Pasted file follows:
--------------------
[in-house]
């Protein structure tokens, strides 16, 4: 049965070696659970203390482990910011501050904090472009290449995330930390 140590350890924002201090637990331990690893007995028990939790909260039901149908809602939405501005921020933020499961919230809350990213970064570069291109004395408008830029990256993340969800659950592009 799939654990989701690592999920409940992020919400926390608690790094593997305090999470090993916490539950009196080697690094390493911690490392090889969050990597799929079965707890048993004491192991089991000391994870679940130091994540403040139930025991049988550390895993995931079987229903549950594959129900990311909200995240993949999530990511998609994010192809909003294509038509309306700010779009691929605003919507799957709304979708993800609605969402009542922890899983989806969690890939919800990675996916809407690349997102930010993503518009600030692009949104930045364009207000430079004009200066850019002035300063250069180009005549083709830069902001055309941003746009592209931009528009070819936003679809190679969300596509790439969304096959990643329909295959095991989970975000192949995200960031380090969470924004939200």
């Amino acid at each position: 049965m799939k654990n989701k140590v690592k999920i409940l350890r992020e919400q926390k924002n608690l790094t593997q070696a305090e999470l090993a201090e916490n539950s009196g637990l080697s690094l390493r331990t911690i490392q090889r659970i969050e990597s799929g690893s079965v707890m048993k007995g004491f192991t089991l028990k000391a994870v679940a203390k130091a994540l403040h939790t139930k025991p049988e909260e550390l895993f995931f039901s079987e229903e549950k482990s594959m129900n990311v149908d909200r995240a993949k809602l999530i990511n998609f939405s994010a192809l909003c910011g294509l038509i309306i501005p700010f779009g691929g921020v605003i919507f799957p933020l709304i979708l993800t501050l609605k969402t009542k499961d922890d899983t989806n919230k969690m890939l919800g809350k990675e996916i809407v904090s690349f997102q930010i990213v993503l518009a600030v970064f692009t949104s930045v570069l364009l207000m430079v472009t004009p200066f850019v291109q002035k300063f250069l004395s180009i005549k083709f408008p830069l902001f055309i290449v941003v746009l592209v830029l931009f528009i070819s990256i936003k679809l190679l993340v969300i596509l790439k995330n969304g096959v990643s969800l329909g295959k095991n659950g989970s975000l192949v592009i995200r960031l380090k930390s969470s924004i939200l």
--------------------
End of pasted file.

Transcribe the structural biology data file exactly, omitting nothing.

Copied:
[in-house]
């Protein structure tokens, strides 16, 4: 049965070696659970203390482990910011501050904090472009290449995330930390 140590350890924002201090637990331990690893007995028990939790909260039901149908809602939405501005921020933020499961919230809350990213970064570069291109004395408008830029990256993340969800659950592009 799939654990989701690592999920409940992020919400926390608690790094593997305090999470090993916490539950009196080697690094390493911690490392090889969050990597799929079965707890048993004491192991089991000391994870679940130091994540403040139930025991049988550390895993995931079987229903549950594959129900990311909200995240993949999530990511998609994010192809909003294509038509309306700010779009691929605003919507799957709304979708993800609605969402009542922890899983989806969690890939919800990675996916809407690349997102930010993503518009600030692009949104930045364009207000430079004009200066850019002035300063250069180009005549083709830069902001055309941003746009592209931009528009070819936003679809190679969300596509790439969304096959990643329909295959095991989970975000192949995200960031380090969470924004939200």
């Amino acid at each position: 049965m799939k654990n989701k140590v690592k999920i409940l350890r992020e919400q926390k924002n608690l790094t593997q070696a305090e999470l090993a201090e916490n539950s009196g637990l080697s690094l390493r331990t911690i490392q090889r659970i969050e990597s799929g690893s079965v707890m048993k007995g004491f192991t089991l028990k000391a994870v679940a203390k130091a994540l403040h939790t139930k025991p049988e909260e550390l895993f995931f039901s079987e229903e549950k482990s594959m129900n990311v149908d909200r995240a993949k809602l999530i990511n998609f939405s994010a192809l909003c910011g294509l038509i309306i501005p700010f779009g691929g921020v605003i919507f799957p933020l709304i979708l993800t501050l609605k969402t009542k499961d922890d899983t989806n919230k969690m890939l919800g809350k990675e996916i809407v904090s690349f997102q930010i990213v993503l518009a600030v970064f692009t949104s930045v570069l364009l207000m430079v472009t004009p200066f850019v291109q002035k300063f250069l004395s180009i005549k083709f408008p830069l902001f055309i290449v941003v746009l592209v830029l931009f528009i070819s990256i936003k679809l190679l993340v969300i596509l790439k995330n969304g096959v990643s969800l329909g295959k095991n659950g989970s975000l192949v592009i995200r960031l380090k930390s969470s924004i939200l």